urated by an event claimed by its friends to be second in importance only to that which relieved us from colonial dependence. Whatever may be its influences upon the war and upon the disloyal States, the loyal are made truly free. In this, as in every other measure intended to suppress the Rebellion, and uproot its causes, Massachusetts will yield to the Government no qualified support. In the complete performance of her whole duty to the Union, she will neither falter nor fail. Stephen N. Gifford, of Duxbury, was re-elected clerk, having received every vote. The House organized by the choice of Alexander H. Bullock, of Worcester, for Speaker, who received every vote but three, which were cast for Caleb Cushing, of Newburyport. Mr. Bullock spoke at considerable length. In the course of his speech,> he was eloquent in his praise of the services of Massachusetts soldiers in the war. He said,— They have fought, many have fallen, under McClellan and Burnside, both dear
se guns, for which the carriages had been, meanwhile, designed by General William Raymond Lee, chief engineer on the Governor's staff; but the reception given by a few of them to the Spanish iron-clads off Callao is a sufficient testimony of the good service they would have rendered in time of need. The Legislature for 1864 met at the State House on the 6th of January. The Senate, which was unanimously Republican, made choice of Jonathan E. Field, of Stockbridge, for President, and Stephen N. Gifford, clerk; each gentleman receiving every vote cast. Mr. Field, on assuming the duties of the chair, said,— It is our privilege and pride to represent a Commonwealth for whose course no apology has to be made. Those to whom she has committed the administration of her affairs, require no certificates of loyalty, and their patriotism has not to be defended. In the last three years, in storm and in sunshine, in the hour of national defeat and in the hour of national triumph, the cou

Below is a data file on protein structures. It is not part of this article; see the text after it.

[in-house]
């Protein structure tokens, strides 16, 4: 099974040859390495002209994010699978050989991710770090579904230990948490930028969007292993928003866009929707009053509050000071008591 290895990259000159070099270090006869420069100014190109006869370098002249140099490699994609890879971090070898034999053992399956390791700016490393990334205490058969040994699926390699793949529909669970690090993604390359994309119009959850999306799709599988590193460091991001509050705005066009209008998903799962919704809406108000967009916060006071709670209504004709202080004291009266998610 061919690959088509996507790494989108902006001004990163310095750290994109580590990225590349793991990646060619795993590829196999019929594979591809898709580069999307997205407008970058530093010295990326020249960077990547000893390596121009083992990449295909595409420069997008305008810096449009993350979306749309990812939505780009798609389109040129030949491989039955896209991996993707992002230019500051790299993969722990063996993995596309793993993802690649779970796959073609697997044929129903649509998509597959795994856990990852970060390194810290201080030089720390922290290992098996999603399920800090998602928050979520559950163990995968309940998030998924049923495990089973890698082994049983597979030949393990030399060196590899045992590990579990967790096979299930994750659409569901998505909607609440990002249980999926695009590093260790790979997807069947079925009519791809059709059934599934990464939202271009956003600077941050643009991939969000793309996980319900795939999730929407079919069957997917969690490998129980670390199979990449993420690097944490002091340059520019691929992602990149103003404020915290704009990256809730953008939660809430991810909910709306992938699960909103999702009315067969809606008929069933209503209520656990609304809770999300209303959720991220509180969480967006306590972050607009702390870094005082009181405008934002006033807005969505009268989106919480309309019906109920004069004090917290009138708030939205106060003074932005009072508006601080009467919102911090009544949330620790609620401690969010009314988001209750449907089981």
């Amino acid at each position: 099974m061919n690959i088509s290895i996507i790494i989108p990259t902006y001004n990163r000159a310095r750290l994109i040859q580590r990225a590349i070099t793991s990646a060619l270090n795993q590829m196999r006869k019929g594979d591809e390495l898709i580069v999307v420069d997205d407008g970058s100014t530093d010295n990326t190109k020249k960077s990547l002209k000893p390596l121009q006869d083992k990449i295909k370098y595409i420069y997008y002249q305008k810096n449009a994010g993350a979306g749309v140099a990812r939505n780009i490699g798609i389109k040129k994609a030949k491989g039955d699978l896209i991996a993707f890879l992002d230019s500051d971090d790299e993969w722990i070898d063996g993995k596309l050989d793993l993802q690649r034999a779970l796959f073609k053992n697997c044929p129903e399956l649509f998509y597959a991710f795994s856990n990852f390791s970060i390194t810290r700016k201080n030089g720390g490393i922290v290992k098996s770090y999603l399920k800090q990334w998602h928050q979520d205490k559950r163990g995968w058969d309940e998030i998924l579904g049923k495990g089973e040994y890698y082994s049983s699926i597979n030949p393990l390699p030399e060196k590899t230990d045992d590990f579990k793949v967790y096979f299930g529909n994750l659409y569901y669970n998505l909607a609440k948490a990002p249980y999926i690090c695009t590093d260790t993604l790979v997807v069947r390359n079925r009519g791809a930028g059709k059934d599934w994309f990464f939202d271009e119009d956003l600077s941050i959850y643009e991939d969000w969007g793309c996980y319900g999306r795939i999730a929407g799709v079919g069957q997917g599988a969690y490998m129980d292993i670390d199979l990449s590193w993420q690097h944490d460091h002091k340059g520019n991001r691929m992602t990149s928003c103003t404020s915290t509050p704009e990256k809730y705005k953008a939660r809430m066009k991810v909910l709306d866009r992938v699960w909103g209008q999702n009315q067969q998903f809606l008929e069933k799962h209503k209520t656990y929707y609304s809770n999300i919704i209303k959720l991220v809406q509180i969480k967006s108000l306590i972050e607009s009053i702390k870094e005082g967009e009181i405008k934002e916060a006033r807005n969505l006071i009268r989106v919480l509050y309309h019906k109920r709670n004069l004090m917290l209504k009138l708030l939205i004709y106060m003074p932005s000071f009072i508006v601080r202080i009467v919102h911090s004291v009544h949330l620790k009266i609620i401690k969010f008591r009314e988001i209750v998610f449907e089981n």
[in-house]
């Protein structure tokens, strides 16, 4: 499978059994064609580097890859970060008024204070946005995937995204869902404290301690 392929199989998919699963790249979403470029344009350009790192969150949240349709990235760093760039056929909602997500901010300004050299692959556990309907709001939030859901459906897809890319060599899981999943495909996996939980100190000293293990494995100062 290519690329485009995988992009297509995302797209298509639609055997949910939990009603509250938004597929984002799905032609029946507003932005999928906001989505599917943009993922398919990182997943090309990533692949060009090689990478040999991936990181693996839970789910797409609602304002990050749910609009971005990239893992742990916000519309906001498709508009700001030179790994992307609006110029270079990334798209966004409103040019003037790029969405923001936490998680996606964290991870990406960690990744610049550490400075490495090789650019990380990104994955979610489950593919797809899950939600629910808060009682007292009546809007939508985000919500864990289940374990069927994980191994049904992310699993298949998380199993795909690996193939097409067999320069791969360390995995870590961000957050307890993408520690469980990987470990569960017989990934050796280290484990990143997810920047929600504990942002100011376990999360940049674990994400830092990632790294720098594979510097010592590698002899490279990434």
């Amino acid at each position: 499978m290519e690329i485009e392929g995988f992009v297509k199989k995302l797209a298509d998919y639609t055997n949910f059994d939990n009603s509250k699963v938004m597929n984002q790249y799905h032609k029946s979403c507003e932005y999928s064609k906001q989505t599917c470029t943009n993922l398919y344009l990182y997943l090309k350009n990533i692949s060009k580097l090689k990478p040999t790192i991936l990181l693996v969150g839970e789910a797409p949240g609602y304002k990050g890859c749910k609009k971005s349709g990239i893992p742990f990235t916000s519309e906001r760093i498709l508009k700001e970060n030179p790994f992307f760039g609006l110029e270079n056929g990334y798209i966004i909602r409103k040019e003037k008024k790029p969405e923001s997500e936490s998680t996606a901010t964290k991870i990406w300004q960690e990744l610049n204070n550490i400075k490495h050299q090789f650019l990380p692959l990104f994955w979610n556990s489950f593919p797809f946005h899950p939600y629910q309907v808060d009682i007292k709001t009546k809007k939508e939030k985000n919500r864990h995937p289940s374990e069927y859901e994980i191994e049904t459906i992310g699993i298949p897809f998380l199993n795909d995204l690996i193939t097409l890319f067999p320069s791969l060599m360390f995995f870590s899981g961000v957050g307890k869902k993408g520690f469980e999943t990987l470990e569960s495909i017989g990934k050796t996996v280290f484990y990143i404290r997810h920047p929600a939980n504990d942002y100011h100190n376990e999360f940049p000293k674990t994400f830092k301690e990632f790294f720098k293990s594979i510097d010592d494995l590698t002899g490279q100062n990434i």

re-election of President Lincoln, and the universal confidence reposed in Lieutenant-General Grant, whose wise and comprehensive policy had become known to the people. The Legislature of Massachusetts assembled at the State House on Wednesday, Jan. 4. The Senate was called to order by Mr. Wentworth, of Middlesex, and organized by the choice of Jonathan E. Field, of Berkshire, for President, who received twenty-five votes, and John S. Eldridge, of Norfolk, ten; and by the choice of Stephen N. Gifford, clerk, who received all the votes that were cast. Mr. Field, on taking the chair, referred to national matters in the following words:— The people have decided that the Union shall at all hazards be preserved. No man was bold enough to ask for popular indorsement, who held any other creed. By the election of Mr. Lincoln, it has been settled, that from ocean to ocean, from Aroostook to the Rio Grande, there shall be but one nation. We are not only to have but one flag, coveri